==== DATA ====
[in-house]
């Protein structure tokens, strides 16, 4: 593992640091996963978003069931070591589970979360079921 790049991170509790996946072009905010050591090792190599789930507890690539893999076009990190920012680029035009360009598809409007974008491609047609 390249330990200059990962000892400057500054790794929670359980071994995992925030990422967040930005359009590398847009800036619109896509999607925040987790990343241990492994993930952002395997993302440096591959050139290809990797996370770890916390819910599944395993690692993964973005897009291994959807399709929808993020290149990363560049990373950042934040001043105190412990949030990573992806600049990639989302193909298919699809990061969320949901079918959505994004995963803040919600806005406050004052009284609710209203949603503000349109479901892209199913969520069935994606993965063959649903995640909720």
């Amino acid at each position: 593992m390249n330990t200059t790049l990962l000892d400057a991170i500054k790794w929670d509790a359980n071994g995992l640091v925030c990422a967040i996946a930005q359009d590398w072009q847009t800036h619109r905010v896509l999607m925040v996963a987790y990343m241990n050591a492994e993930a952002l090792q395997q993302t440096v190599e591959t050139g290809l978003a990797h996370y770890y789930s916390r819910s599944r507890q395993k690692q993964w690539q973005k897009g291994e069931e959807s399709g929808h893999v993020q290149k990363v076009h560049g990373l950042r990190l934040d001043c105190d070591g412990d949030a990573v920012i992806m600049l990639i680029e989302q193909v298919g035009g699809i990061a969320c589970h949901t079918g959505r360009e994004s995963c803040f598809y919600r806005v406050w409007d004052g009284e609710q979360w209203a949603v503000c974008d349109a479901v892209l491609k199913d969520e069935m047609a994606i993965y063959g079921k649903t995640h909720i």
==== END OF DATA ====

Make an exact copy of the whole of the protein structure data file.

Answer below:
[in-house]
């Protein structure tokens, strides 16, 4: 593992640091996963978003069931070591589970979360079921 790049991170509790996946072009905010050591090792190599789930507890690539893999076009990190920012680029035009360009598809409007974008491609047609 390249330990200059990962000892400057500054790794929670359980071994995992925030990422967040930005359009590398847009800036619109896509999607925040987790990343241990492994993930952002395997993302440096591959050139290809990797996370770890916390819910599944395993690692993964973005897009291994959807399709929808993020290149990363560049990373950042934040001043105190412990949030990573992806600049990639989302193909298919699809990061969320949901079918959505994004995963803040919600806005406050004052009284609710209203949603503000349109479901892209199913969520069935994606993965063959649903995640909720």
């Amino acid at each position: 593992m390249n330990t200059t790049l990962l000892d400057a991170i500054k790794w929670d509790a359980n071994g995992l640091v925030c990422a967040i996946a930005q359009d590398w072009q847009t800036h619109r905010v896509l999607m925040v996963a987790y990343m241990n050591a492994e993930a952002l090792q395997q993302t440096v190599e591959t050139g290809l978003a990797h996370y770890y789930s916390r819910s599944r507890q395993k690692q993964w690539q973005k897009g291994e069931e959807s399709g929808h893999v993020q290149k990363v076009h560049g990373l950042r990190l934040d001043c105190d070591g412990d949030a990573v920012i992806m600049l990639i680029e989302q193909v298919g035009g699809i990061a969320c589970h949901t079918g959505r360009e994004s995963c803040f598809y919600r806005v406050w409007d004052g009284e609710q979360w209203a949603v503000c974008d349109a479901v892209l491609k199913d969520e069935m047609a994606i993965y063959g079921k649903t995640h909720i």